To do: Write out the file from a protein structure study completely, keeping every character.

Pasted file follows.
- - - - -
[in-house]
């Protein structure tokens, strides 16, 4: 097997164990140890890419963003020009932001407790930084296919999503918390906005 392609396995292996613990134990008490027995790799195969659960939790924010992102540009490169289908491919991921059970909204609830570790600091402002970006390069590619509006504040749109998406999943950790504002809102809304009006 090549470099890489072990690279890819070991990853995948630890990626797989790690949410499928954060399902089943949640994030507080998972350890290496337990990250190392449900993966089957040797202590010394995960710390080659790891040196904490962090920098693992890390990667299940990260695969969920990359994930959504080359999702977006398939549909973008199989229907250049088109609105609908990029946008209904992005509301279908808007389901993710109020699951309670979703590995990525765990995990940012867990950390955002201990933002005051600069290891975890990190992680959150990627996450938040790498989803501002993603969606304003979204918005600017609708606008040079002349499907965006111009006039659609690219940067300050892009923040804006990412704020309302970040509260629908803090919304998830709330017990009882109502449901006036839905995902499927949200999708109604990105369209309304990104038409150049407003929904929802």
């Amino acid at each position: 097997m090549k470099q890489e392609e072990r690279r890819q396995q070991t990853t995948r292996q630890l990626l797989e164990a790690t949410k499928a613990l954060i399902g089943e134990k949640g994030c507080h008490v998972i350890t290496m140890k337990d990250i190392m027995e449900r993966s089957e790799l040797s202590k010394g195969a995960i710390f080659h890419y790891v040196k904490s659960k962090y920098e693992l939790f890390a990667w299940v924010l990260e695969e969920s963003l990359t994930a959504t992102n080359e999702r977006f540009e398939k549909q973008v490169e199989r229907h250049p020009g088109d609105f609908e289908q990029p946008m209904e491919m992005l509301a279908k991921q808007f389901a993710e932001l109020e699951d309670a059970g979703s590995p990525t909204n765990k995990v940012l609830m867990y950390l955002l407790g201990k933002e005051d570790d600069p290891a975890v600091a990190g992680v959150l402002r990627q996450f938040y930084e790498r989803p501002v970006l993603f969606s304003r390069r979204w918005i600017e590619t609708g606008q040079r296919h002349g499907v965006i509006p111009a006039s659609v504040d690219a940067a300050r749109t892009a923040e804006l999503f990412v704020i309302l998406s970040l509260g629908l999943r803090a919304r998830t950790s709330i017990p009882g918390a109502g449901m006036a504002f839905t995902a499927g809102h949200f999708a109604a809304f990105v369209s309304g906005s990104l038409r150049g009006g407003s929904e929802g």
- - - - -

[in-house]
């Protein structure tokens, strides 16, 4: 097997164990140890890419963003020009932001407790930084296919999503918390906005 392609396995292996613990134990008490027995790799195969659960939790924010992102540009490169289908491919991921059970909204609830570790600091402002970006390069590619509006504040749109998406999943950790504002809102809304009006 090549470099890489072990690279890819070991990853995948630890990626797989790690949410499928954060399902089943949640994030507080998972350890290496337990990250190392449900993966089957040797202590010394995960710390080659790891040196904490962090920098693992890390990667299940990260695969969920990359994930959504080359999702977006398939549909973008199989229907250049088109609105609908990029946008209904992005509301279908808007389901993710109020699951309670979703590995990525765990995990940012867990950390955002201990933002005051600069290891975890990190992680959150990627996450938040790498989803501002993603969606304003979204918005600017609708606008040079002349499907965006111009006039659609690219940067300050892009923040804006990412704020309302970040509260629908803090919304998830709330017990009882109502449901006036839905995902499927949200999708109604990105369209309304990104038409150049407003929904929802």
């Amino acid at each position: 097997m090549k470099q890489e392609e072990r690279r890819q396995q070991t990853t995948r292996q630890l990626l797989e164990a790690t949410k499928a613990l954060i399902g089943e134990k949640g994030c507080h008490v998972i350890t290496m140890k337990d990250i190392m027995e449900r993966s089957e790799l040797s202590k010394g195969a995960i710390f080659h890419y790891v040196k904490s659960k962090y920098e693992l939790f890390a990667w299940v924010l990260e695969e969920s963003l990359t994930a959504t992102n080359e999702r977006f540009e398939k549909q973008v490169e199989r229907h250049p020009g088109d609105f609908e289908q990029p946008m209904e491919m992005l509301a279908k991921q808007f389901a993710e932001l109020e699951d309670a059970g979703s590995p990525t909204n765990k995990v940012l609830m867990y950390l955002l407790g201990k933002e005051d570790d600069p290891a975890v600091a990190g992680v959150l402002r990627q996450f938040y930084e790498r989803p501002v970006l993603f969606s304003r390069r979204w918005i600017e590619t609708g606008q040079r296919h002349g499907v965006i509006p111009a006039s659609v504040d690219a940067a300050r749109t892009a923040e804006l999503f990412v704020i309302l998406s970040l509260g629908l999943r803090a919304r998830t950790s709330i017990p009882g918390a109502g449901m006036a504002f839905t995902a499927g809102h949200f999708a109604a809304f990105v369209s309304g906005s990104l038409r150049g009006g407003s929904e929802g």